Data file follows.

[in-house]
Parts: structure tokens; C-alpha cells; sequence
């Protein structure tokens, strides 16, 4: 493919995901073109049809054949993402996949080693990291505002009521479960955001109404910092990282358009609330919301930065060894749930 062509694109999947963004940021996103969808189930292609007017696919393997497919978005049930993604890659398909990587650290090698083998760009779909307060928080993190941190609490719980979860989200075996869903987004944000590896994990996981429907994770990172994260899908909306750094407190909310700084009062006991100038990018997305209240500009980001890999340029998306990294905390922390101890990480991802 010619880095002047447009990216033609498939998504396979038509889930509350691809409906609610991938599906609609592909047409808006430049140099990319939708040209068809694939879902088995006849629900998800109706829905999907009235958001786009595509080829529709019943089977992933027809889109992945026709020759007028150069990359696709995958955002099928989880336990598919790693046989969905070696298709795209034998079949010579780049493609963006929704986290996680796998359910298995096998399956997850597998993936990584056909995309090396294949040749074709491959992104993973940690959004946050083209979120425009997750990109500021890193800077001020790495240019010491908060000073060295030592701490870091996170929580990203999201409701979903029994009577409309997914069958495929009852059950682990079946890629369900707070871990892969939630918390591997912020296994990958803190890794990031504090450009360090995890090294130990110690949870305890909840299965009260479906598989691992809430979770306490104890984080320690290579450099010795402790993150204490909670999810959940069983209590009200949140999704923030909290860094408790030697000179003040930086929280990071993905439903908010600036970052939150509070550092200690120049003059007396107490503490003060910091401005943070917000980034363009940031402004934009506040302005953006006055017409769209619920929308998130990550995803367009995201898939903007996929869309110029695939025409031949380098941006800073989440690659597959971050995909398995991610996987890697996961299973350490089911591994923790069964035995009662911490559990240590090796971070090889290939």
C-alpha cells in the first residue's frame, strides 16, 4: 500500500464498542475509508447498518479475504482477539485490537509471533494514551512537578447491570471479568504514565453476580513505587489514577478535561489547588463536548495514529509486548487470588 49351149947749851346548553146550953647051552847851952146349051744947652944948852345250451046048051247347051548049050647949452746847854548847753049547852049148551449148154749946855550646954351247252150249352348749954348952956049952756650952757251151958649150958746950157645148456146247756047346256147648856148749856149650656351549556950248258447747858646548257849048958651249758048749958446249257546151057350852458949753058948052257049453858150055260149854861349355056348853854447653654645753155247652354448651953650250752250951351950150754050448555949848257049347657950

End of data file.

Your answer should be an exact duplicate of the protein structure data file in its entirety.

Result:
[in-house]
Parts: structure tokens; C-alpha cells; sequence
């Protein structure tokens, strides 16, 4: 493919995901073109049809054949993402996949080693990291505002009521479960955001109404910092990282358009609330919301930065060894749930 062509694109999947963004940021996103969808189930292609007017696919393997497919978005049930993604890659398909990587650290090698083998760009779909307060928080993190941190609490719980979860989200075996869903987004944000590896994990996981429907994770990172994260899908909306750094407190909310700084009062006991100038990018997305209240500009980001890999340029998306990294905390922390101890990480991802 010619880095002047447009990216033609498939998504396979038509889930509350691809409906609610991938599906609609592909047409808006430049140099990319939708040209068809694939879902088995006849629900998800109706829905999907009235958001786009595509080829529709019943089977992933027809889109992945026709020759007028150069990359696709995958955002099928989880336990598919790693046989969905070696298709795209034998079949010579780049493609963006929704986290996680796998359910298995096998399956997850597998993936990584056909995309090396294949040749074709491959992104993973940690959004946050083209979120425009997750990109500021890193800077001020790495240019010491908060000073060295030592701490870091996170929580990203999201409701979903029994009577409309997914069958495929009852059950682990079946890629369900707070871990892969939630918390591997912020296994990958803190890794990031504090450009360090995890090294130990110690949870305890909840299965009260479906598989691992809430979770306490104890984080320690290579450099010795402790993150204490909670999810959940069983209590009200949140999704923030909290860094408790030697000179003040930086929280990071993905439903908010600036970052939150509070550092200690120049003059007396107490503490003060910091401005943070917000980034363009940031402004934009506040302005953006006055017409769209619920929308998130990550995803367009995201898939903007996929869309110029695939025409031949380098941006800073989440690659597959971050995909398995991610996987890697996961299973350490089911591994923790069964035995009662911490559990240590090796971070090889290939």
C-alpha cells in the first residue's frame, strides 16, 4: 500500500464498542475509508447498518479475504482477539485490537509471533494514551512537578447491570471479568504514565453476580513505587489514577478535561489547588463536548495514529509486548487470588 49351149947749851346548553146550953647051552847851952146349051744947652944948852345250451046048051247347051548049050647949452746847854548847753049547852049148551449148154749946855550646954351247252150249352348749954348952956049952756650952757251151958649150958746950157645148456146247756047346256147648856148749856149650656351549556950248258447747858646548257849048958651249758048749958446249257546151057350852458949753058948052257049453858150055260149854861349355056348853854447653654645753155247652354448651953650250752250951351950150754050448555949848257049347657950